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Fat Experiences / Nonbinary

The Many Roadblocks to Loving My Fat Trans Body

"I told myself that the only way my identity could be valid was to achieve androgyny, and the ultimate way to reach that goal was through thinness."

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Written by Jessie Nelson.
Art by Irene Kattou.

Being fat is hard enough in our society, but being a fat, queer transperson has caused me to think about and be aware of my own body in ways that I never had to before I came out. I was always larger than most people around me – “big-boned,” as my mom used to say to try and make me feel better. I never actually thought I was that big, though. In my head, I was “average-sized” (whatever that’s supposed to look like), and I believed as much until I really looked in the mirror one day and was confronted with the reality of my figure.

I told myself that the only way my identity could be valid was to achieve androgyny, and the ultimate way to reach that goal was through thinness.

When I first came out as genderqueer, I felt excited about this new affirming identity and the possibilities of queering my sense of style and my whole personhood. The feeling lasted until I stepped into a dressing room and learned that nothing fit like I dreamed it would. My hips were too large to hide in baggy clothes, and my breasts and stomach had a vendetta against men’s button-down shirts. At first, this was heartbreaking — my body had betrayed me yet again.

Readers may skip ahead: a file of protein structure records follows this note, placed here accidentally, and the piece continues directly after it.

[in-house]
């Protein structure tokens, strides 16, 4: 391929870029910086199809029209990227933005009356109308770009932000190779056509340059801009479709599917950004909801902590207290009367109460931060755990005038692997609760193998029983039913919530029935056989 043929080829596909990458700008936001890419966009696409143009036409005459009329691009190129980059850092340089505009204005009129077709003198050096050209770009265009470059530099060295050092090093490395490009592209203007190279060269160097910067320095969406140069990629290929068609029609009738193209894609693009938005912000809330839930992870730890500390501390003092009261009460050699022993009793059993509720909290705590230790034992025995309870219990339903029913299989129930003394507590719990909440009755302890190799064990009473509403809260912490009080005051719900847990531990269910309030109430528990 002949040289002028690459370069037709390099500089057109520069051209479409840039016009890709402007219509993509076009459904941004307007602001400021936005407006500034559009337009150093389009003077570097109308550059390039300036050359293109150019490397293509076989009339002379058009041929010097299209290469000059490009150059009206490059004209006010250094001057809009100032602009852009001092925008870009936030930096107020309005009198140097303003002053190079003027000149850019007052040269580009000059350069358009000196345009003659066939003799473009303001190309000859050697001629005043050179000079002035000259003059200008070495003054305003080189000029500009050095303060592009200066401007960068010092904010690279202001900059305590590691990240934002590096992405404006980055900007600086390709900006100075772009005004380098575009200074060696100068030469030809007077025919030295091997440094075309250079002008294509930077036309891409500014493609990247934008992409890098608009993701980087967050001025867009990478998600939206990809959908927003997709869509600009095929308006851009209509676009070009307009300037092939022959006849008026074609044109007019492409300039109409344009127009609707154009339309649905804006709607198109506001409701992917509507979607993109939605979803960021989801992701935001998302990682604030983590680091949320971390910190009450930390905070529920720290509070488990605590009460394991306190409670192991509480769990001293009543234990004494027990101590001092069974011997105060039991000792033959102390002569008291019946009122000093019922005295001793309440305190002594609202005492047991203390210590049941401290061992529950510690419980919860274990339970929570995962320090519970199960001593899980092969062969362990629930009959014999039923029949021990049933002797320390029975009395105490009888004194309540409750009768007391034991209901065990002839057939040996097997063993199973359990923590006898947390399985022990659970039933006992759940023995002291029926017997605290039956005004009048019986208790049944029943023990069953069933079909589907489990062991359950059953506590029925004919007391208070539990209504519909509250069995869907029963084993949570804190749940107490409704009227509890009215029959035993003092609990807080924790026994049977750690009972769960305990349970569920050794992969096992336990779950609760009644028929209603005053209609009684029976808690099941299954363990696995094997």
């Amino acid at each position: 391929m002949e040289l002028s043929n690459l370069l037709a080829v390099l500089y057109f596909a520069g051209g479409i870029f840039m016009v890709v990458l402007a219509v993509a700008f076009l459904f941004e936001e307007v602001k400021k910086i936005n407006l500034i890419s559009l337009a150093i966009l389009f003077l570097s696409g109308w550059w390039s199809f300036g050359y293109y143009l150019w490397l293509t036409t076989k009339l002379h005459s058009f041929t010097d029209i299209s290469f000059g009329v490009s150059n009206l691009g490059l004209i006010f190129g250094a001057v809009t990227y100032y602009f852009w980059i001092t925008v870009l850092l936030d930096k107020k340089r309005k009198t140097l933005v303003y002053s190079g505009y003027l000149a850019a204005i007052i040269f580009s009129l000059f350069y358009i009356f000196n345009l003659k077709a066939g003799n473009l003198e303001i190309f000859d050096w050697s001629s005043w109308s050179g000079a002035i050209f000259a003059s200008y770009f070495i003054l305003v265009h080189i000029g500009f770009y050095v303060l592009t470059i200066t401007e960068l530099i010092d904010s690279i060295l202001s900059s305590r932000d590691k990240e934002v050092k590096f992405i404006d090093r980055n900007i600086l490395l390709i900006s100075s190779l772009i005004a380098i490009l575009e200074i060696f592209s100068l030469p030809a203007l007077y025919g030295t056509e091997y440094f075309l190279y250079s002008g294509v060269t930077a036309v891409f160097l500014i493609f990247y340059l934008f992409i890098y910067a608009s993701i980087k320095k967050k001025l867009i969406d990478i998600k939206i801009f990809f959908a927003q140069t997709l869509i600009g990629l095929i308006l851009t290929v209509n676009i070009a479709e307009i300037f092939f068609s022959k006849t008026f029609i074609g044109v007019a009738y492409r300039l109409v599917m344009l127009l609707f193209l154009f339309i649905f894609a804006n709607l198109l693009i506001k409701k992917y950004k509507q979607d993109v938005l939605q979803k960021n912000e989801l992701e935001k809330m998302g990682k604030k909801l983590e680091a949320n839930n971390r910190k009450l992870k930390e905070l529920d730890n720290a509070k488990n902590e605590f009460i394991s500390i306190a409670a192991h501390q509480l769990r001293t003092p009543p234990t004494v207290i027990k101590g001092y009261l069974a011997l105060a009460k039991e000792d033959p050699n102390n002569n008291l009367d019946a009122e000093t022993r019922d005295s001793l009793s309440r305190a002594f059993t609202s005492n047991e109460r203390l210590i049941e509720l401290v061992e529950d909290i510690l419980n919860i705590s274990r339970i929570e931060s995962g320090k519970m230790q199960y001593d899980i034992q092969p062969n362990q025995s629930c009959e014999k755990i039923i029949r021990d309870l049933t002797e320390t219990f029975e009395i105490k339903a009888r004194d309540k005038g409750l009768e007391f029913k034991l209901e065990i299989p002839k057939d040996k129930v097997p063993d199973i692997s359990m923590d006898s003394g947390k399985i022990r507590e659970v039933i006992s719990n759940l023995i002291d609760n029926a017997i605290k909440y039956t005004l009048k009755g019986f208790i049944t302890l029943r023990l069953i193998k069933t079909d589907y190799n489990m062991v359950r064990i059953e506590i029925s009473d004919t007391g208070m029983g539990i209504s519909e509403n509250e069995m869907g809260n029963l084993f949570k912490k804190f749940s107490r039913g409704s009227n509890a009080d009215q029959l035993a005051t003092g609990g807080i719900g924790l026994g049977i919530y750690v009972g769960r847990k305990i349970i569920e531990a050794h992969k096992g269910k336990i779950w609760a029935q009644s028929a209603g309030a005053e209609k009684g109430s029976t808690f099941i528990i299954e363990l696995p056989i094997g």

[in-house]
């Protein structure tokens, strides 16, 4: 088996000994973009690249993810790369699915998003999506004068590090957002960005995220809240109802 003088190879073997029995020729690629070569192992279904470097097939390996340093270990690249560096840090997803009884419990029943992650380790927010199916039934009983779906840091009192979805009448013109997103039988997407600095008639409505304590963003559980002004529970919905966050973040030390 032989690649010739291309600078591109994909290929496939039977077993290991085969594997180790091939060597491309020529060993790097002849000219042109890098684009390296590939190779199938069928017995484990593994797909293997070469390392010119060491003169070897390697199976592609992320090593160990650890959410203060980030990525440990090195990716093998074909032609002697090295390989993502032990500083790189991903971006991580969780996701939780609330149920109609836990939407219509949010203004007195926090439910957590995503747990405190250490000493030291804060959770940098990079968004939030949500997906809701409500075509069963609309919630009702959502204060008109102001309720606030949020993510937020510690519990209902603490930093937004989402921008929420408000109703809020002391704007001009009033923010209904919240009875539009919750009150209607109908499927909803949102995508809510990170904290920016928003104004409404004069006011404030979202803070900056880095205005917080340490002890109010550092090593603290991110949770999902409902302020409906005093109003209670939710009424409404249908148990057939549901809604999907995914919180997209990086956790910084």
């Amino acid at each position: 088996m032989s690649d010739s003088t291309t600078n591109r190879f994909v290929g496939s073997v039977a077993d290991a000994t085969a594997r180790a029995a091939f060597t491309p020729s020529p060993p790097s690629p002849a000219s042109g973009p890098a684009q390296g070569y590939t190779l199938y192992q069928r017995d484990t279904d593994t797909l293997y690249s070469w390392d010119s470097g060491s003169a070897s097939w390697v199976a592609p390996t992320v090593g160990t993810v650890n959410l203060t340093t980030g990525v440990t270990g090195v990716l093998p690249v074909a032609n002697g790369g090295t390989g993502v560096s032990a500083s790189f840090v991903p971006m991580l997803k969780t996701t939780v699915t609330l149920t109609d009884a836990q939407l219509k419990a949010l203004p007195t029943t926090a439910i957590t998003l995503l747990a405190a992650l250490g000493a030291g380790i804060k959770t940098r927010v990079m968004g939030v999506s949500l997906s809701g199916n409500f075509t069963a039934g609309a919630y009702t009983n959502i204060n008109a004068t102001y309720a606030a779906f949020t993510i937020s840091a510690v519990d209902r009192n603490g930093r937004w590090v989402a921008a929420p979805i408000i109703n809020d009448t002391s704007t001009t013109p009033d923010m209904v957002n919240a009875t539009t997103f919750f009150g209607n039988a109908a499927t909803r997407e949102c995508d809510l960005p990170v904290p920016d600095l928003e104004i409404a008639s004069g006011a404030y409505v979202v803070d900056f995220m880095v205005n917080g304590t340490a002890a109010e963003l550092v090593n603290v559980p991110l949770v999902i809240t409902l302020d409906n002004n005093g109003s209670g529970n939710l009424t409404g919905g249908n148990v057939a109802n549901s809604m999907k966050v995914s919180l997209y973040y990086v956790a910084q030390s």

It was also at this time that I started getting into TikTok and following several other trans, non-binary, and queer folx sharing their experiences of trans and queer joy for people like me to hear. With a body like mine, however, how could I possibly achieve the thin and androgynous body ideals that they were showing me?

Unfortunately, therein was the problem. I told myself that the only way my identity could be valid was to achieve androgyny, and the ultimate way to reach that goal was through thinness. After all, who would believe I was non-binary with a body so feminine that it strained against the efforts I made to conceal it in men’s clothes?

At various points across time and cultures, however, fatness — just like being transgender or Two-Spirit — has been praised and uplifted.

I also quickly realized that though TikTok was a place to see success stories of trans and non-binary people thriving, it also had the power to sink me down into another hole of self-loathing because I never saw anyone who looked like me. It felt as though fat transpeople and fat non-binary people simply didn’t exist. Going onto other platforms and searching for any fat representation was equally difficult — and don’t get me started on the issue of trying to find fashion tips for fat transbodies.

When talking about fatphobia and the fact that our socioculturally-perceived ideal body size is small and thin, we also have to talk about these standards’ roots in white supremacy. White supremacy, as it sits within the larger system of colonialism, seeks to dehumanize and oppress people through the creation of value-laden categories. We can observe this every day through racism, the gender binary, and heterosexism.